Today we left the beautiful rolling dales of the Cotswolds behind, heading through much flatter terrain northwest to the Roman/medieval walled city of Chester. We had driven through it in haste 28 years ago but were intrigued by the black and white half-timbered medieval houses.
We were underway most of the day, mainly on slower secondary roads but also a good stint on the motorway. The latter was particularly unpleasant because of the fine spray swirled up by the vehicles ahead. I should mention that it rained all day. It seemed to me the motorway road surface (a type of blue metal, common here) was a major contributor to this hazard.
We had wanted to have a brief stop in Stratford-upon-Avon, but this being a(nother!) bank holiday weekend, traffic was extremely heavy and parking a challenge. What we did see while crawling through seemed quite attractive, so we’ve filed that away for a possible future visit.
We thus had only one tourist stop, at Ironbridge in the heart of the area in which the industrial revolution began. Ironbridge is famous for its iron bridge – the first one ever built – in 1779. It spans a gorge on the Severn River.
We had parked the car near the river and crossed the bridge on foot. As we were descending some steps on the other side, disaster! I heard a scream and turned around to see Joan flat on her backside. She was in some pain, having twisted her ankle on the uneven brick steps, causing her to fall. A passing gentleman helped me bring her back to her feet. It seemed as though she could no longer walk, the discomfort was so great. We hobbled into a nearby café to rest the foot and have lunch. Fortunately nothing seems to have been broken, as she was able to walk slowly back to the car.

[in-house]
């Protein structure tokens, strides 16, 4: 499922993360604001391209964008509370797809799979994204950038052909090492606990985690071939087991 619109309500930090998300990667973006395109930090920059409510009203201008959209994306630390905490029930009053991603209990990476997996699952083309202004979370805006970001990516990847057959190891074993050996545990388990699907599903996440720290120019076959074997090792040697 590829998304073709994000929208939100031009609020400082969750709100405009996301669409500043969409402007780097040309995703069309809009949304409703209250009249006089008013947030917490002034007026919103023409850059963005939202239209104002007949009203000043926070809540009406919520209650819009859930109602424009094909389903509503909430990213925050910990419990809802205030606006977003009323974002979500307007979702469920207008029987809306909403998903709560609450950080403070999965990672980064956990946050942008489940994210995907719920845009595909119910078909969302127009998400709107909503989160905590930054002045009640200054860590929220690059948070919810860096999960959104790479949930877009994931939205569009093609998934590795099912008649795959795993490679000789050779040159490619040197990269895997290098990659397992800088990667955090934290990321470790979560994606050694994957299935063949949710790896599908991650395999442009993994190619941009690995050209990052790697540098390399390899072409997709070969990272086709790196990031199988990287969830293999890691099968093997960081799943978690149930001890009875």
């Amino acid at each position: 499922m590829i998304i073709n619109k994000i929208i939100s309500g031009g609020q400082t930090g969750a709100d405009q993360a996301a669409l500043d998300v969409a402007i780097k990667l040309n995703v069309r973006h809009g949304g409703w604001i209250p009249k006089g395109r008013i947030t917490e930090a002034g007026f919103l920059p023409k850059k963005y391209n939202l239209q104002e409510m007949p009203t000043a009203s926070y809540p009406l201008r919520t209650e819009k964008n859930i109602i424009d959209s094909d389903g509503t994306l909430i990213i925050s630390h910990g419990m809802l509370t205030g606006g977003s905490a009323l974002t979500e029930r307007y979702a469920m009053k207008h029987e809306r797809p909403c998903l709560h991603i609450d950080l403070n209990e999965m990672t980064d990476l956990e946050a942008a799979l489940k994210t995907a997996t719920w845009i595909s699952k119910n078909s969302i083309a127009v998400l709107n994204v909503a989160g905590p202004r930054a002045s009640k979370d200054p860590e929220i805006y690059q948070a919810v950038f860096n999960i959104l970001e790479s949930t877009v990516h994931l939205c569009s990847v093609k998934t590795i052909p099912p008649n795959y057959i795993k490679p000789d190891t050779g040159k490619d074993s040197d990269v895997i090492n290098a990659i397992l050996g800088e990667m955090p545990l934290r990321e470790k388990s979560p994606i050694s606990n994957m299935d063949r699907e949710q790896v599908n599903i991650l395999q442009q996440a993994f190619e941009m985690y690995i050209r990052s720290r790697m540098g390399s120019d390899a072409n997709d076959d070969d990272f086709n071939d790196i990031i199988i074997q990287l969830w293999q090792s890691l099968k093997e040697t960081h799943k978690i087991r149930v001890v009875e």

On arrival in Chester, we were in need of a rest break. When we awoke over two hours later, the rain had stopped, and Joan’s ankle, once wrapped in an elastic bandage, seemed capable of a stroll around town. Our hotel is several hundred metres outside the walled centre, but it went well at a slow pace. The walls incidentally are Roman and some sections are in pretty good nick. The legionnaires did a good job back then (1st century AD).
We saw many of the black and white buildings that had so caught our fancy last time. I took some photos, but most are in shadow, so not up to our usual standards for inclusion in the blog. We have to hope that we get some sun on the day we have actually allocated for sightseeing here.
As we walked around town, we were struck by the large number of dolled-up women out on the town. Every fourth building in the centre appeared to be a nightclub, complete with bouncer(s) outside. The Mill Hotel, where we are staying, was constructed as a corn mill in 1830. Maybe because of the bank holiday, the hotel is full of people having a good time. This is the liveliest place we have been to in England so far, and the vibe here is completely different from the more sedate south.